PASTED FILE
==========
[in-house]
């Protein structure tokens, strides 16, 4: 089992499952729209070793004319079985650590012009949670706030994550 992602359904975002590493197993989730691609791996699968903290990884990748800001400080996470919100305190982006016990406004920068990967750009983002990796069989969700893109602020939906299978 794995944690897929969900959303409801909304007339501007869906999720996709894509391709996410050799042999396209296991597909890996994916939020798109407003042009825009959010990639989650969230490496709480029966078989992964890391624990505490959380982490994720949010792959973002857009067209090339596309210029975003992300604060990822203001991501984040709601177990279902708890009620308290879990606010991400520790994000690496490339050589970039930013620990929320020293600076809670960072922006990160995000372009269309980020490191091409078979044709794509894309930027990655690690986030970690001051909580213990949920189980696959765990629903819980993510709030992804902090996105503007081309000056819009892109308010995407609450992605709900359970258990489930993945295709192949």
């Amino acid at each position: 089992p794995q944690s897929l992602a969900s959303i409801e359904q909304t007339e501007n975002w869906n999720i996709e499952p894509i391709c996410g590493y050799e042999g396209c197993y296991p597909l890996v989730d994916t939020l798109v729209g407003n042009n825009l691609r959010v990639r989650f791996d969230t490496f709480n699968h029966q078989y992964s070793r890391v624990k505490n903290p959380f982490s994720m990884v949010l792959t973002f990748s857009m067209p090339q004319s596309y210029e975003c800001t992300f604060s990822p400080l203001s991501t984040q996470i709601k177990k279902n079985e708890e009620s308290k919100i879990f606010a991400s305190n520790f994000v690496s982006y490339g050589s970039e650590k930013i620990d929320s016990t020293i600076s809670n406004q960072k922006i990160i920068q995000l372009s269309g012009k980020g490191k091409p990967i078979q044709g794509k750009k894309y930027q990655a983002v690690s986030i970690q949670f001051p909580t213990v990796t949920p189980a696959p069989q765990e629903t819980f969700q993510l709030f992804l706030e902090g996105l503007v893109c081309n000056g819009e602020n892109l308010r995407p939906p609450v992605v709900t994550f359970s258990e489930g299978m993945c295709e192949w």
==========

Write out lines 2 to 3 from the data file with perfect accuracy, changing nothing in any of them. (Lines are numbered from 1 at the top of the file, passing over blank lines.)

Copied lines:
């Protein structure tokens, strides 16, 4: 089992499952729209070793004319079985650590012009949670706030994550 992602359904975002590493197993989730691609791996699968903290990884990748800001400080996470919100305190982006016990406004920068990967750009983002990796069989969700893109602020939906299978 794995944690897929969900959303409801909304007339501007869906999720996709894509391709996410050799042999396209296991597909890996994916939020798109407003042009825009959010990639989650969230490496709480029966078989992964890391624990505490959380982490994720949010792959973002857009067209090339596309210029975003992300604060990822203001991501984040709601177990279902708890009620308290879990606010991400520790994000690496490339050589970039930013620990929320020293600076809670960072922006990160995000372009269309980020490191091409078979044709794509894309930027990655690690986030970690001051909580213990949920189980696959765990629903819980993510709030992804902090996105503007081309000056819009892109308010995407609450992605709900359970258990489930993945295709192949």
């Amino acid at each position: 089992p794995q944690s897929l992602a969900s959303i409801e359904q909304t007339e501007n975002w869906n999720i996709e499952p894509i391709c996410g590493y050799e042999g396209c197993y296991p597909l890996v989730d994916t939020l798109v729209g407003n042009n825009l691609r959010v990639r989650f791996d969230t490496f709480n699968h029966q078989y992964s070793r890391v624990k505490n903290p959380f982490s994720m990884v949010l792959t973002f990748s857009m067209p090339q004319s596309y210029e975003c800001t992300f604060s990822p400080l203001s991501t984040q996470i709601k177990k279902n079985e708890e009620s308290k919100i879990f606010a991400s305190n520790f994000v690496s982006y490339g050589s970039e650590k930013i620990d929320s016990t020293i600076s809670n406004q960072k922006i990160i920068q995000l372009s269309g012009k980020g490191k091409p990967i078979q044709g794509k750009k894309y930027q990655a983002v690690s986030i970690q949670f001051p909580t213990v990796t949920p189980a696959p069989q765990e629903t819980f969700q993510l709030f992804l706030e902090g996105l503007v893109c081309n000056g819009e602020n892109l308010r995407p939906p609450v992605v709900t994550f359970s258990e489930g299978m993945c295709e192949w």